We should therefore consider that the ODM has in the last few weeks not been engaged in the last phase of a people power revolution, but rather using the people as the battling ram against the state and paving the road for consolidating neoliberal democracy. In this stage, the neoliberal party calls for millions to take to the streets with the hope of immobilizing the state. Because the “consolidating democracy” model requires the ebb and flow of violence from the state and protest from the people, Raila could cynically tell a BBC reporter when asked whether he will appeal for calm, “I refuse to be asked to give the Kenyan people an anesthetic so that they can be raped.”
Which Way Forward?
In case you are wondering, let me say this: for progressives, Kibaki is not the answer. Before the elections, the Kenyan Human Rights Commission released a report implicating the Kenya police in extra-judicial killings of close to 500 young men, all from poverty-stricken areas such as Kibera and Mathare, slums currently up in flames. This is a stark reminder that the six percent economic growth was not trickling down to the people.
That vote rigging took place (on both sides it is turning out) is almost certain. Enough doubt has been cast by the electoral commissioners to make a recount of the votes, a reelection, a united government or another suitable solution a matter of democratic principle.
If the country is to heal, reconcile and find justice, progressive voices should call for a UN probe into the December-January post-election ethnic cleansing in Eldoret and other areas. There should be calls and support for a United Nations probe into the 1994 Rift Valley killings when a reported hundreds of Kikuyus were killed and thousands displaced during Moi’s regime, and the Wagalla Massacre of 1984 (again during Moi’s regime) in which hundreds of Somali Kenyans were shot to death. Finally, the non-electoral extra-judicial killings of the 500 young men last year should also be investigated.
Progressive voices should also call for the crisis to be resolved within democratic structures. When Bush in 20000 won an election that the rest of the world understood as rigged, we did not ask Al Gore to divide the country across racial lines, Blacks pitted against whites, whites against Latinos; we asked him to find redress through peaceful and democratic processes.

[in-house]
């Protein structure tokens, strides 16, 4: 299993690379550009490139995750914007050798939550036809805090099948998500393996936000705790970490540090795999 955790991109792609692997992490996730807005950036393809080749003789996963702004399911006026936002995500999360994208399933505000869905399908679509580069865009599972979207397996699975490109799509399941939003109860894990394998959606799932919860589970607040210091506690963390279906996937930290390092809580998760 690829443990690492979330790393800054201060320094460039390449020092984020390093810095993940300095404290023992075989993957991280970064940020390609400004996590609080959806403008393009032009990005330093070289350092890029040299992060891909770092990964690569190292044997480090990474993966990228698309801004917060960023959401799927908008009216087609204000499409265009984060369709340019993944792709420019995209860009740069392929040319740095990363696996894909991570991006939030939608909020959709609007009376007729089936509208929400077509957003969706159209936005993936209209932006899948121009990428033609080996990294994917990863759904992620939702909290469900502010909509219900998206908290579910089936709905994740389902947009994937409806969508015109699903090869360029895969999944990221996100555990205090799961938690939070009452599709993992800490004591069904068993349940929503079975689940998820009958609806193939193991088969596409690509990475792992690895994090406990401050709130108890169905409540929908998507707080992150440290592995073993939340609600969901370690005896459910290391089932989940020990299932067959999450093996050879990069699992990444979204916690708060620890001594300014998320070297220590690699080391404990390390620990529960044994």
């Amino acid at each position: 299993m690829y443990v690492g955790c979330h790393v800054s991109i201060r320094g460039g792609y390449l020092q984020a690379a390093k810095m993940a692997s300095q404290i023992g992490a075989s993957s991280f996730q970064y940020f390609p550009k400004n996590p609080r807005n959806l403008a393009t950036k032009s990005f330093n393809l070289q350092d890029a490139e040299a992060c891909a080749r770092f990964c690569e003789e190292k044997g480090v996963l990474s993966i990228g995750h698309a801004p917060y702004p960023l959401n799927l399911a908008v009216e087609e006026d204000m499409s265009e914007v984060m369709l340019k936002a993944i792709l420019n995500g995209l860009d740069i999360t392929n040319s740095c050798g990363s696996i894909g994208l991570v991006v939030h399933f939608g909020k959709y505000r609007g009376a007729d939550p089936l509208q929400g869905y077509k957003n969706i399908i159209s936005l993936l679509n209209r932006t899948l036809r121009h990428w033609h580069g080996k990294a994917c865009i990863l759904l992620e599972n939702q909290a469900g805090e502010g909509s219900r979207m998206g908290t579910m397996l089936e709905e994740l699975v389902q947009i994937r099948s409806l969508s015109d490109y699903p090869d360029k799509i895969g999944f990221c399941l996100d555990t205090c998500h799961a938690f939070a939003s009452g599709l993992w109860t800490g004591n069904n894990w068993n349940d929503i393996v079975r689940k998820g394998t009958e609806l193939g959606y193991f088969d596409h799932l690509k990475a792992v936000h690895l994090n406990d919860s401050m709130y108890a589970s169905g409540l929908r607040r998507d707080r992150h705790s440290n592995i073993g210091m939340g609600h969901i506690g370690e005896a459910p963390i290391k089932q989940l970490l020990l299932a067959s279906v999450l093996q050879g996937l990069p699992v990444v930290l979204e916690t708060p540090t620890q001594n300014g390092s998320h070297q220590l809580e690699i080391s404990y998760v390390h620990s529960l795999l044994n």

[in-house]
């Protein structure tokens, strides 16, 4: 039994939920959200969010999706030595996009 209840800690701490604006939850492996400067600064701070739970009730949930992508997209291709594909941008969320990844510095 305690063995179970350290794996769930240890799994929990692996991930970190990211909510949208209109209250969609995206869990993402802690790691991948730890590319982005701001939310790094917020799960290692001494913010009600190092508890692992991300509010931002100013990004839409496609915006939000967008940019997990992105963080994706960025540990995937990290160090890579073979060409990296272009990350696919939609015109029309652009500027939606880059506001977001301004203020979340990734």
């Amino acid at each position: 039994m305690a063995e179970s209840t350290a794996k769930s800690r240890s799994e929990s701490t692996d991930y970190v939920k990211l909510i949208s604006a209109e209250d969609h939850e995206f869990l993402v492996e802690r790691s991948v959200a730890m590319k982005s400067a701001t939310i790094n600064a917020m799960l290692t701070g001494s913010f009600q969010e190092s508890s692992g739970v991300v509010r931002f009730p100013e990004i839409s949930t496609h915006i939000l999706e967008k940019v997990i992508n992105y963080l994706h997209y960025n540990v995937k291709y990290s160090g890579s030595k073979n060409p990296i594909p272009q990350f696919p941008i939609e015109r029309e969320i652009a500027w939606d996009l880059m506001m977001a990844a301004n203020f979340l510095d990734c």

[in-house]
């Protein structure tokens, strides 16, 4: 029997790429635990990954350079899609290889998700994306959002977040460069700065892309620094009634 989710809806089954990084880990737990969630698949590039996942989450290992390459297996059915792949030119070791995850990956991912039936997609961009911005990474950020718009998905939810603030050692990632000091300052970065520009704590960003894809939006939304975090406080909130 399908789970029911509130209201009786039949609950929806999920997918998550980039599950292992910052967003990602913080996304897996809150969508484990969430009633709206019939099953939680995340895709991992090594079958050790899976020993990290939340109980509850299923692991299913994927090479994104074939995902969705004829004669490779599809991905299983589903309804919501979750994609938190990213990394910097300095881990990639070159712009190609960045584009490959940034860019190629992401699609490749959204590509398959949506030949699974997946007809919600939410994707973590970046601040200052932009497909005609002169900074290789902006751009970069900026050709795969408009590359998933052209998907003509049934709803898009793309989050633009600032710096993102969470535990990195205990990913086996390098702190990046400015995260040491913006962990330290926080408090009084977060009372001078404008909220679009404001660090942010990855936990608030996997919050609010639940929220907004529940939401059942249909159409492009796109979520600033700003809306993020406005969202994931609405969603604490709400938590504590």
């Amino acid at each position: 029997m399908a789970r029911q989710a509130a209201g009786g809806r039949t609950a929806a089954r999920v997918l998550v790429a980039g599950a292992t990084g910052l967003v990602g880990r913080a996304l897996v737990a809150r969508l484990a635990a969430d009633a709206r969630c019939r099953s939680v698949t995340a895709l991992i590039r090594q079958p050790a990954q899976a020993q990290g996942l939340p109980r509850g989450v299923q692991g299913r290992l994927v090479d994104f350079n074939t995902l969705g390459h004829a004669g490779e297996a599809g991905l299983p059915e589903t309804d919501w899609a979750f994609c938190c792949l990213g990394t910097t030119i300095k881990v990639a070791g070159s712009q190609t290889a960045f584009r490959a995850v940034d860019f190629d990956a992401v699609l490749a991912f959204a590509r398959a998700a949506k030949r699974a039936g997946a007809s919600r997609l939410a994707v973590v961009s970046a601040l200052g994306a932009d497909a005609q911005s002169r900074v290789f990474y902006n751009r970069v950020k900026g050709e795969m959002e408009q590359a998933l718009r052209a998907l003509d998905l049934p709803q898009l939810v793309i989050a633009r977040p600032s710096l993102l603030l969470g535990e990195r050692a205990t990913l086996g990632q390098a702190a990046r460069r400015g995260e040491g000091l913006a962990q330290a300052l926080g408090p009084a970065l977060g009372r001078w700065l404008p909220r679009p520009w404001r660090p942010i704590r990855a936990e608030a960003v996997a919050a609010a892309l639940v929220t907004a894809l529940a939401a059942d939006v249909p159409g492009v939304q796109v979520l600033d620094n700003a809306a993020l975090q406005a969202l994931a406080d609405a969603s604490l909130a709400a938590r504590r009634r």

Now, in 2000 as in the past, electoral irregularities including the purge of voter rolls disenfranchised African American voters, and Al Gore in the end can be condemned that rather than fight for these voters and demand an investigation, he chose to sacrifice their right to vote.
But no sane person would have called on African Americans to kill or die for Al Gore. It was well understood that Gore would not have radically altered the American economy to benefit the economically and racially marginalized — after all social safety nets, such as welfare and affirmative action, were rolled back under Bill Clinton.
What mattered was that democracy had been short-circuited. And even so the United States remains standing, despite Bush’s imperious rule.
In Kenya’s tragedy, because of what ODM represents, it is all the more urgent that progressive people call for a return to democratic structures and that the violence from both sides be investigated. Within democratic processes both Raila and Kibaki can form a united government, ask for a recount, and even a re-run election. But whatever process or option is used to adjudicate this must be one that leaves Kenya standing for generations to come.
In this spirit African mediation, through leaders such as Archbishop Tutu and now Kofi Annan, should be welcomed. That is to say, mediation in solidarity with the Kenyan people, not with any of the belligerents, should be called for.
On the other hand, U.S.-led efforts that see the whole of Africa through the lens of the war of terror, while being involved in a disastrous war in neighboring Somalia, should not be allowed on the table.
So my plea to you is this: Let us not find revolutionaries where there are none. A whole nation, where ethnic cleansing has already started, is at stake. International solidarity should be with the Kenyan people and not with individual leaders.
The best thing for Kenya right now is a return to a non-violent path governed by principled democratic structures that will outlive both Raila and Kibaki. It is this that will make possible a people powered government through a democratic revolution in the future.
ATC 133, March-April 2008